Join the fight against 'zombie batteries' in a bid to tackle recycling
Consumers across the UK are today (Monday 26 October) being urged to “join the fight against Zombie batteries” in a bid to tackle the growing number of fires caused by carelessly discarded dead batteries.
Hills Waste Solutions supports the new national Take Charge campaign, which urges consumers to only recycle dead batteries using specialist battery recycling services, and to never throw batteries away alongside general rubbish or other recycling.
“Used batteries can be easily recycled at any of Wiltshire’s household recycling centres and this campaign’s website www.takecharge.org.uk has an online postcode checker where consumers can find other local battery recycling points.”
Henry Newbery, Recycling Manager at Hills
Dead batteries thrown away with other waste and recycling, which the campaign refers to as “zombie batteries”, are likely to be crushed or punctured once the waste is collected and processed. Some battery types in particular, like lithium-ion (Li-ion) and nickel-metal Hydride (NiMH), can ignite or even explode when they’re damaged. Once this happens, the batteries can quickly set fire to other materials present in the waste, like paper, leading to serious incidents that put lives at risk.
Although safe to use normally, powerful lithium-ion batteries are typically the most dangerous if they are not recycled properly. These batteries are often found in products like laptops, tablets, mobile phones, radio-controlled toys, Bluetooth devices, shavers, electric toothbrushes, power tools, scooters and even e-cigarettes.
The recycling and waste management trade body, the Environmental Services Association (ESA), which launched the campaign, conducts an annual survey of its members to record the proportion of fires occurring at recycling and waste facilities that are known or thought to have been started by lithium-ion batteries in particular.
Recent data collected by the ESA shows that, between April 2019 and March 2020, lithiumion batteries alone were thought to be responsible for more than 250 fires at its members’ facilities during the year – or well over a third (38%) of all fires.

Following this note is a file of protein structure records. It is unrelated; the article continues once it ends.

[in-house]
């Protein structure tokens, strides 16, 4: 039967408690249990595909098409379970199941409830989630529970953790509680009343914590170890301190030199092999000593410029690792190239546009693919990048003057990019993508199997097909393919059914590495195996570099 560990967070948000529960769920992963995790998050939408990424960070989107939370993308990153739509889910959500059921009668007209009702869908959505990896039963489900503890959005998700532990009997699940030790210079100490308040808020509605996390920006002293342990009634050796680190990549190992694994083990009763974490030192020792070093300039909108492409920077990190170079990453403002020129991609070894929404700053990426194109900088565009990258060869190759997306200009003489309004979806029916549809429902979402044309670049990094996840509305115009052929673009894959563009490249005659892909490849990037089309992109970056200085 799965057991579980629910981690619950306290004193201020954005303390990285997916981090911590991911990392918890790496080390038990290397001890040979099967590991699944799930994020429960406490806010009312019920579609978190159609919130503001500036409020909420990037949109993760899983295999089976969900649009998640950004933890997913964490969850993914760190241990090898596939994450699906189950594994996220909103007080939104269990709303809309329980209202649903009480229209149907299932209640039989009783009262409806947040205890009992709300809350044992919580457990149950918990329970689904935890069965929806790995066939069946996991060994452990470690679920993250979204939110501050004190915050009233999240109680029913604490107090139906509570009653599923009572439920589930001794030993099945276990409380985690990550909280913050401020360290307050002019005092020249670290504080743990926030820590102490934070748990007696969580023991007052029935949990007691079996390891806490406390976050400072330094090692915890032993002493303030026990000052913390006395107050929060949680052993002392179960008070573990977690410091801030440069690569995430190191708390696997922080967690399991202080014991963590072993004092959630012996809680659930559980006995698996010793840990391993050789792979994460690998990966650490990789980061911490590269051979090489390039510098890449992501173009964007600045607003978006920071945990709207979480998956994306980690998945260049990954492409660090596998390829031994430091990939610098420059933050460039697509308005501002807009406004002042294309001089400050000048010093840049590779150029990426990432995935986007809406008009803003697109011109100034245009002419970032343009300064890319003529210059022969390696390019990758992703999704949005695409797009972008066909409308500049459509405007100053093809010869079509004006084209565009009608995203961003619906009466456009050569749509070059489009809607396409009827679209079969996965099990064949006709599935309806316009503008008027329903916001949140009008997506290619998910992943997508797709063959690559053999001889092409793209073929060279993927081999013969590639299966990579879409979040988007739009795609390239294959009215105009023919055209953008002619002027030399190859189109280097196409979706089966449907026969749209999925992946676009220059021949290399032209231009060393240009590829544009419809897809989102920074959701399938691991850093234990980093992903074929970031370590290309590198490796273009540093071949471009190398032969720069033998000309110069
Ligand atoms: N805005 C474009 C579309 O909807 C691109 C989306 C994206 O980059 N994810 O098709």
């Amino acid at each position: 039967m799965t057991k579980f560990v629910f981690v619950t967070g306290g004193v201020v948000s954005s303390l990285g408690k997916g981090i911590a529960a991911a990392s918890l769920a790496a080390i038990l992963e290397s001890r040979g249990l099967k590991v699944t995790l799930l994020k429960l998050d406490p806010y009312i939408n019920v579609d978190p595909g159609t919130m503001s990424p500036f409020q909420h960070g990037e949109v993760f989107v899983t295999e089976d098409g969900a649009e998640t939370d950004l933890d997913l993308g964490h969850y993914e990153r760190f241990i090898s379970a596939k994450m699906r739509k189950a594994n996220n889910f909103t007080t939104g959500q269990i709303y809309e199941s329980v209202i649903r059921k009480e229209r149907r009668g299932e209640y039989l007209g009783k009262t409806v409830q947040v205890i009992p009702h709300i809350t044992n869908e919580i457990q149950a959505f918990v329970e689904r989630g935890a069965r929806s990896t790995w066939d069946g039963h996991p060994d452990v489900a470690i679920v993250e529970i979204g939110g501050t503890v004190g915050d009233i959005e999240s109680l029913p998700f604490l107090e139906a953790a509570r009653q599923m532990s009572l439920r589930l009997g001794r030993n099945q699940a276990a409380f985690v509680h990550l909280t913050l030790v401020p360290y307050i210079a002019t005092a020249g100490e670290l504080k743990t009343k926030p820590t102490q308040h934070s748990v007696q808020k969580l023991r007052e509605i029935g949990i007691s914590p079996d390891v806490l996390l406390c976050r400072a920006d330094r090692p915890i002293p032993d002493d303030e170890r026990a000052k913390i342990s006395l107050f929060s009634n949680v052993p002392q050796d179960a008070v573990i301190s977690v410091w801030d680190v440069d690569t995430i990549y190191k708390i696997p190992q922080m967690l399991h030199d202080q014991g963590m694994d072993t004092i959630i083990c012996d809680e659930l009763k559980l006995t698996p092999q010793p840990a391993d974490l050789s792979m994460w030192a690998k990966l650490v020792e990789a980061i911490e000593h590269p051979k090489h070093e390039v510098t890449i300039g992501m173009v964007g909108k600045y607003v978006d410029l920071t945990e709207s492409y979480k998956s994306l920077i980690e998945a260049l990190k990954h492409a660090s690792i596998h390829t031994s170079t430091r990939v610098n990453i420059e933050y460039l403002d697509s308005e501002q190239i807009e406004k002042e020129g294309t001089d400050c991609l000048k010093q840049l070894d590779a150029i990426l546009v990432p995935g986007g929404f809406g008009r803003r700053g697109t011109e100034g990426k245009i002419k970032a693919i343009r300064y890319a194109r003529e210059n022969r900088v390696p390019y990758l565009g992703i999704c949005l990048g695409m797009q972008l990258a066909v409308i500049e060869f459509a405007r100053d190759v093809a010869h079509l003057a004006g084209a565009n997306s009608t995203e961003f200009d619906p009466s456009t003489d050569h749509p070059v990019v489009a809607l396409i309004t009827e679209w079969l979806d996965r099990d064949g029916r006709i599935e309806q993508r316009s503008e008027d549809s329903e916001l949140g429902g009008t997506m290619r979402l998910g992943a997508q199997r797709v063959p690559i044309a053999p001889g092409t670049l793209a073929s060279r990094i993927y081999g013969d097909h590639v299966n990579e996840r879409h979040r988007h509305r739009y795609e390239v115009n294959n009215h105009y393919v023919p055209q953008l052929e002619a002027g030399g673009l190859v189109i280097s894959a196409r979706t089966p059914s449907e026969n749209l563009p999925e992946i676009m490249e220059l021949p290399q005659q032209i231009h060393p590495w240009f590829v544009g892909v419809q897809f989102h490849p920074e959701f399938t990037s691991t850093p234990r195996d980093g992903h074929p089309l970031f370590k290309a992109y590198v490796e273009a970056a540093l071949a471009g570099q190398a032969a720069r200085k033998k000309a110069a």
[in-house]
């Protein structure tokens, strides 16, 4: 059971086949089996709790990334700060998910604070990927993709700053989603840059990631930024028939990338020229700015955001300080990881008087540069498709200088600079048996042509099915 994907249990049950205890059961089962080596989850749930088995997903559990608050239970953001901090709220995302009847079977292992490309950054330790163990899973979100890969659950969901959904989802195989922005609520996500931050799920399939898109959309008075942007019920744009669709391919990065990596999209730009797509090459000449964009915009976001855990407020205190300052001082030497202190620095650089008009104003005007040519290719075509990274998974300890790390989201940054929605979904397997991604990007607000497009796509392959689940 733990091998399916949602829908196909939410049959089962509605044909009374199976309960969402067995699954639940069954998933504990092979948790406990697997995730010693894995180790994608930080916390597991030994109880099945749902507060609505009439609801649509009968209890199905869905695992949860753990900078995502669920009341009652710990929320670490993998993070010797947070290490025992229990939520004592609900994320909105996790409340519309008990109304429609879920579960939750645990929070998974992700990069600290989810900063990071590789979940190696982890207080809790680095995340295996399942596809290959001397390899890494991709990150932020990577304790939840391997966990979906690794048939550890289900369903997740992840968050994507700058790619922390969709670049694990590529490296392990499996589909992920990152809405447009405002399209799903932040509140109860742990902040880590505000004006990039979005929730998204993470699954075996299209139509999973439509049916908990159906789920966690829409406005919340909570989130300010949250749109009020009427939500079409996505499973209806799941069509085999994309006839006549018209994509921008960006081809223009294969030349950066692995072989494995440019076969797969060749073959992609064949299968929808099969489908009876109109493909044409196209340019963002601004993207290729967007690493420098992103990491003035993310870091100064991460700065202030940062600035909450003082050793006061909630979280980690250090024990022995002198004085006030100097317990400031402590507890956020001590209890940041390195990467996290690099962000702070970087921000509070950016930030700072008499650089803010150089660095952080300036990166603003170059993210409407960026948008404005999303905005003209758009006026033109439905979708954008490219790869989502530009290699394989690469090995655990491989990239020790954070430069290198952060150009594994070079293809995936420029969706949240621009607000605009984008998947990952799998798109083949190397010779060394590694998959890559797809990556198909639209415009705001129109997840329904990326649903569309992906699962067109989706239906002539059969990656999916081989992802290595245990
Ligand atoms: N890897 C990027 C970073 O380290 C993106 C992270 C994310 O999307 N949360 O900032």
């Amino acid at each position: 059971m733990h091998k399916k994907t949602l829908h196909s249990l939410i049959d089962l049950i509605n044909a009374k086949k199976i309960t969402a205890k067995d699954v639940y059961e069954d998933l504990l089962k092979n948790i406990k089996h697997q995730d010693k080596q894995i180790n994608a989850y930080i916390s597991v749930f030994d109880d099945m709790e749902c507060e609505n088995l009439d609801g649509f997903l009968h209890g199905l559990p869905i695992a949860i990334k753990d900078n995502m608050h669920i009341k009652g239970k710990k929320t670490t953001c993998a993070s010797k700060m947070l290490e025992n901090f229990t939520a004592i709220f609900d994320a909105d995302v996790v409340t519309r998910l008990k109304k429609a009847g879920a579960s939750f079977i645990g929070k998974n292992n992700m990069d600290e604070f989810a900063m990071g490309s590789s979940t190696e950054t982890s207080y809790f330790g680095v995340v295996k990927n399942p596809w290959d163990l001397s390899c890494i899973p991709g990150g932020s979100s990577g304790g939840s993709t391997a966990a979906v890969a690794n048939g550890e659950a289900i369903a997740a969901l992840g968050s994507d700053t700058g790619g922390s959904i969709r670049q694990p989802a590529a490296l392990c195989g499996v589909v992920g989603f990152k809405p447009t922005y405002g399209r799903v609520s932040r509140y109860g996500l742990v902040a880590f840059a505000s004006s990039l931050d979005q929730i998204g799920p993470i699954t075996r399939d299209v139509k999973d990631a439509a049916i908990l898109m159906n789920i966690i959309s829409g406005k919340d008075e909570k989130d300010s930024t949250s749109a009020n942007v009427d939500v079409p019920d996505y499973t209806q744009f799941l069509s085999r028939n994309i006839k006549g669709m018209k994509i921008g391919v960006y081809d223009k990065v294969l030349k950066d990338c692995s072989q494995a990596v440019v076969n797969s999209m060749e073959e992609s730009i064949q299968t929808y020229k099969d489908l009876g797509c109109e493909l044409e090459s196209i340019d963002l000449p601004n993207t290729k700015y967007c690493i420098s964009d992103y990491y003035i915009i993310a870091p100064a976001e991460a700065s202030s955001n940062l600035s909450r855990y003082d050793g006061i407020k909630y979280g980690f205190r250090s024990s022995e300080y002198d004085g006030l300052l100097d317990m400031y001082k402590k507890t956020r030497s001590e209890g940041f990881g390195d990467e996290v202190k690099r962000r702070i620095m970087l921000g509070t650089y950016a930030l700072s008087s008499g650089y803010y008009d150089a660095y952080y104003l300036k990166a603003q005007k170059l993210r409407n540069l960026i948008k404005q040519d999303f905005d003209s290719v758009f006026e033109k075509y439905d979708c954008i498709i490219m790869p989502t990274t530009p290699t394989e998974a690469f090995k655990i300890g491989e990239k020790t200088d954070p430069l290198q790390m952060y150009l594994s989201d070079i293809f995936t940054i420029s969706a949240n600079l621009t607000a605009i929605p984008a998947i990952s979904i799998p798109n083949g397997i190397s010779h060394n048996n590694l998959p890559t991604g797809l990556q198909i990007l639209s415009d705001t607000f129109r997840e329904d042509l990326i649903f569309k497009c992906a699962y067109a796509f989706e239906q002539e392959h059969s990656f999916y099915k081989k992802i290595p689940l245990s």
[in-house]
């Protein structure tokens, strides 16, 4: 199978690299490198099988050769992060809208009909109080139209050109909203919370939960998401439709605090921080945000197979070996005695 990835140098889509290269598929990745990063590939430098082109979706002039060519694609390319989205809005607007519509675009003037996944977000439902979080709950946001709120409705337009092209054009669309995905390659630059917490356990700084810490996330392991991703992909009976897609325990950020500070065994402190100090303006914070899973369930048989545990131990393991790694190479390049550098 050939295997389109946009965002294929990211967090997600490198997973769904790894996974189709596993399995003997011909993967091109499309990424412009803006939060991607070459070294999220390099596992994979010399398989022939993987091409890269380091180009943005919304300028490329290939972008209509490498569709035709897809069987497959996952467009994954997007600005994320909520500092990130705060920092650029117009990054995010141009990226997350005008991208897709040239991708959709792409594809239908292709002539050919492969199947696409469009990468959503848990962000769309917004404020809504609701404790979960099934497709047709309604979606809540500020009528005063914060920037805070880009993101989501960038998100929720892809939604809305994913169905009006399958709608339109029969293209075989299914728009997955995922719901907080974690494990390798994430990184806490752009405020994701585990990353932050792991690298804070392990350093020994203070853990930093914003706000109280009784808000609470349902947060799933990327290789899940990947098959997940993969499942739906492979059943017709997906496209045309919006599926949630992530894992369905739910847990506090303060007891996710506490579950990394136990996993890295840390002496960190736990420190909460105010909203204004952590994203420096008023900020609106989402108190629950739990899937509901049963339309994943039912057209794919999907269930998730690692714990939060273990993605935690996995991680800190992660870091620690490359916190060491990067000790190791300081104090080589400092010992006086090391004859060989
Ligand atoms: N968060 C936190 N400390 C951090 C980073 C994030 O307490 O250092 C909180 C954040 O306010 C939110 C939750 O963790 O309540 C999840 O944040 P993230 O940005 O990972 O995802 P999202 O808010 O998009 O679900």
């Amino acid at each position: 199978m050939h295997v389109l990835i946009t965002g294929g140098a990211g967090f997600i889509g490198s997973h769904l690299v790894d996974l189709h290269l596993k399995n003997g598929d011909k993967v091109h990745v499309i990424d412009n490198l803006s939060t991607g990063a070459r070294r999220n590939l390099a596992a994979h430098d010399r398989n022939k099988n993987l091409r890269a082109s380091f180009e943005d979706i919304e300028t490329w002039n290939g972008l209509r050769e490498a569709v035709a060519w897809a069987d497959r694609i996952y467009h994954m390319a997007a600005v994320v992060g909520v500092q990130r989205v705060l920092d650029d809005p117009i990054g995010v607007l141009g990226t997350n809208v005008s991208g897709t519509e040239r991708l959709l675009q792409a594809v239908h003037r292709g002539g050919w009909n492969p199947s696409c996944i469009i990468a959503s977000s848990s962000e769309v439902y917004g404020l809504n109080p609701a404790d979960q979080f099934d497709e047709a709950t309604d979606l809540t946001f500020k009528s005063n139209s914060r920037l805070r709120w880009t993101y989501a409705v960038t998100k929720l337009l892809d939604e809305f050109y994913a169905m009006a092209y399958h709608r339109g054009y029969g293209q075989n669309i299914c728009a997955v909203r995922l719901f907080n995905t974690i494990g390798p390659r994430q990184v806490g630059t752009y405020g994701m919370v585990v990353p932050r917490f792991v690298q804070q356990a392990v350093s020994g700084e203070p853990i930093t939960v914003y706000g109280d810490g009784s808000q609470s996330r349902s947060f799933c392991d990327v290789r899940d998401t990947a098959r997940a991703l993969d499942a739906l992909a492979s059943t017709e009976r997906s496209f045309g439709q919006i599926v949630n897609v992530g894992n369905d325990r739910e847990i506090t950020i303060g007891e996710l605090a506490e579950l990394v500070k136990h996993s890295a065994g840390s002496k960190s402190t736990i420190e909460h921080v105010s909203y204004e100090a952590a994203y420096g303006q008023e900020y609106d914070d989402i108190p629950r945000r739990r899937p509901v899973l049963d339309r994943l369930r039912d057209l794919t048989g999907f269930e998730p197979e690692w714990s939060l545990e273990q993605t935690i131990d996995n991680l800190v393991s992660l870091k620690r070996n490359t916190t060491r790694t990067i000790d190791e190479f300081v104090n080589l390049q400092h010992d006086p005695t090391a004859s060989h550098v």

Henry Newbery continues: “We have experienced incidents at our recycling facility and in a waste collection vehicle where batteries thrown away with other recycling have ignited. If it was not for the quick reaction of our staff to extinguish them, these could have caused serious injury to people not only from fire but also noxious fumes, and damage to the plant.”
Images : Examples of ‘zombie’ batteries - one ignited at Hills recycling facility and the other in a waste collection vehicle but were both extinguished before causing any serious harm.
Members of the ESA hope that by encouraging the public to recycle batteries responsibly, it will reduce the number of “zombie batteries” present in general waste and recycling, thereby reducing the number of fires in future.
“Unfortunately, the majority of batteries thrown away in the UK at the moment are not recycled properly. Fires caused by carelessly discarded batteries endanger lives; cause millions of pounds of damage and disrupt waste services. We urge consumers to please recycle batteries responsibly by using widely available local battery recycling services.”
Executive Director of the Environmental Services Association (ESA), Jacob Hayler
Take Charge is supported by the National Fire Chiefs Council (NFCC). Mark Andrews, NFCC Waste Fires Lead said: “Batteries in household waste and recycling can lead to large scale and protracted fires. These incidents are often very challenging for fire services to deal with and can cause significant disruption to communities. Many people may not realise the importance of the correct disposal of batteries so this simple advice can make a real difference in preventing waste fires.”
Consumers can find out more about the dangers of Zombie Batteries, by visiting the campaign website at www.takecharge.org.uk